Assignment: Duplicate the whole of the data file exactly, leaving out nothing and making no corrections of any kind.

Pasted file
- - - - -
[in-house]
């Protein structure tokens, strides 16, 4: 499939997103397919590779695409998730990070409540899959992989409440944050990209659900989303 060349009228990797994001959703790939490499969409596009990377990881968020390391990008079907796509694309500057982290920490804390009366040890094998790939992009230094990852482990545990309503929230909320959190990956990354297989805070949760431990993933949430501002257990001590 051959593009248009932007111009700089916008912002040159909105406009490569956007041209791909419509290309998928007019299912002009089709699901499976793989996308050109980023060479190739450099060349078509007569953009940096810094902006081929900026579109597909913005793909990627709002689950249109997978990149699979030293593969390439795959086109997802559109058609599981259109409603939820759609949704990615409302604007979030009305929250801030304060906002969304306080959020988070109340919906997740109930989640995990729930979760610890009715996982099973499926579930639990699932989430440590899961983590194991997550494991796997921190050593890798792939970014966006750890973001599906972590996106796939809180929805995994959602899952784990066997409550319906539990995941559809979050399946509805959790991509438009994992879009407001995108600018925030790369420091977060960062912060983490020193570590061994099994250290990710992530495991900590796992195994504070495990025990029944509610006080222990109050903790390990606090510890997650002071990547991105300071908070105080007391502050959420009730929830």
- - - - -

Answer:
[in-house]
């Protein structure tokens, strides 16, 4: 499939997103397919590779695409998730990070409540899959992989409440944050990209659900989303 060349009228990797994001959703790939490499969409596009990377990881968020390391990008079907796509694309500057982290920490804390009366040890094998790939992009230094990852482990545990309503929230909320959190990956990354297989805070949760431990993933949430501002257990001590 051959593009248009932007111009700089916008912002040159909105406009490569956007041209791909419509290309998928007019299912002009089709699901499976793989996308050109980023060479190739450099060349078509007569953009940096810094902006081929900026579109597909913005793909990627709002689950249109997978990149699979030293593969390439795959086109997802559109058609599981259109409603939820759609949704990615409302604007979030009305929250801030304060906002969304306080959020988070109340919906997740109930989640995990729930979760610890009715996982099973499926579930639990699932989430440590899961983590194991997550494991796997921190050593890798792939970014966006750890973001599906972590996106796939809180929805995994959602899952784990066997409550319906539990995941559809979050399946509805959790991509438009994992879009407001995108600018925030790369420091977060960062912060983490020193570590061994099994250290990710992530495991900590796992195994504070495990025990029944509610006080222990109050903790390990606090510890997650002071990547991105300071908070105080007391502050959420009730929830």